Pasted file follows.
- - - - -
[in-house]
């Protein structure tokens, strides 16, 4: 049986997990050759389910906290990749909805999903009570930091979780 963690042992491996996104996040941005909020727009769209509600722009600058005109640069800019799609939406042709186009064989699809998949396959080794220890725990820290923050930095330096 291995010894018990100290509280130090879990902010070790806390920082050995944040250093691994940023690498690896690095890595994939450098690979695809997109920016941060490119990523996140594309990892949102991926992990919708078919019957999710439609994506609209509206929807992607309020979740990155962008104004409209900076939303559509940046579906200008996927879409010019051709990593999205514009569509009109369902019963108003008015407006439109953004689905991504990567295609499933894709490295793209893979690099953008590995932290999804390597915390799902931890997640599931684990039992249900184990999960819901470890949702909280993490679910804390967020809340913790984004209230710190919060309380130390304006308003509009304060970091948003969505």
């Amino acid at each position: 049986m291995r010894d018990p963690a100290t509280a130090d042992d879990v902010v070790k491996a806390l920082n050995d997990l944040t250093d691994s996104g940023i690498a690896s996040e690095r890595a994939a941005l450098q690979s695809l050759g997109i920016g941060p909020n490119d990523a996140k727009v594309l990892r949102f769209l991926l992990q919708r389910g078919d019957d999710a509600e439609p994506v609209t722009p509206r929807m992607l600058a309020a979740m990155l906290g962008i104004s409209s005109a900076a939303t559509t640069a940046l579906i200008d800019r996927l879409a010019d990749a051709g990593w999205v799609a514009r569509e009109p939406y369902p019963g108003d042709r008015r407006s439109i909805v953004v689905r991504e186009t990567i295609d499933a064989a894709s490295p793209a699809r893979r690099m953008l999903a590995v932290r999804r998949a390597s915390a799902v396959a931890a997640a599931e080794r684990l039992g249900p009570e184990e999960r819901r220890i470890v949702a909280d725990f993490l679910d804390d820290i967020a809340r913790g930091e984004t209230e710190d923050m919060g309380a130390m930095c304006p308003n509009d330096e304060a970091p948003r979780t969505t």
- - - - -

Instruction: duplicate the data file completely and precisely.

[in-house]
């Protein structure tokens, strides 16, 4: 049986997990050759389910906290990749909805999903009570930091979780 963690042992491996996104996040941005909020727009769209509600722009600058005109640069800019799609939406042709186009064989699809998949396959080794220890725990820290923050930095330096 291995010894018990100290509280130090879990902010070790806390920082050995944040250093691994940023690498690896690095890595994939450098690979695809997109920016941060490119990523996140594309990892949102991926992990919708078919019957999710439609994506609209509206929807992607309020979740990155962008104004409209900076939303559509940046579906200008996927879409010019051709990593999205514009569509009109369902019963108003008015407006439109953004689905991504990567295609499933894709490295793209893979690099953008590995932290999804390597915390799902931890997640599931684990039992249900184990999960819901470890949702909280993490679910804390967020809340913790984004209230710190919060309380130390304006308003509009304060970091948003969505």
């Amino acid at each position: 049986m291995r010894d018990p963690a100290t509280a130090d042992d879990v902010v070790k491996a806390l920082n050995d997990l944040t250093d691994s996104g940023i690498a690896s996040e690095r890595a994939a941005l450098q690979s695809l050759g997109i920016g941060p909020n490119d990523a996140k727009v594309l990892r949102f769209l991926l992990q919708r389910g078919d019957d999710a509600e439609p994506v609209t722009p509206r929807m992607l600058a309020a979740m990155l906290g962008i104004s409209s005109a900076a939303t559509t640069a940046l579906i200008d800019r996927l879409a010019d990749a051709g990593w999205v799609a514009r569509e009109p939406y369902p019963g108003d042709r008015r407006s439109i909805v953004v689905r991504e186009t990567i295609d499933a064989a894709s490295p793209a699809r893979r690099m953008l999903a590995v932290r999804r998949a390597s915390a799902v396959a931890a997640a599931e080794r684990l039992g249900p009570e184990e999960r819901r220890i470890v949702a909280d725990f993490l679910d804390d820290i967020a809340r913790g930091e984004t209230e710190d923050m919060g309380a130390m930095c304006p308003n509009d330096e304060a970091p948003r979780t969505t």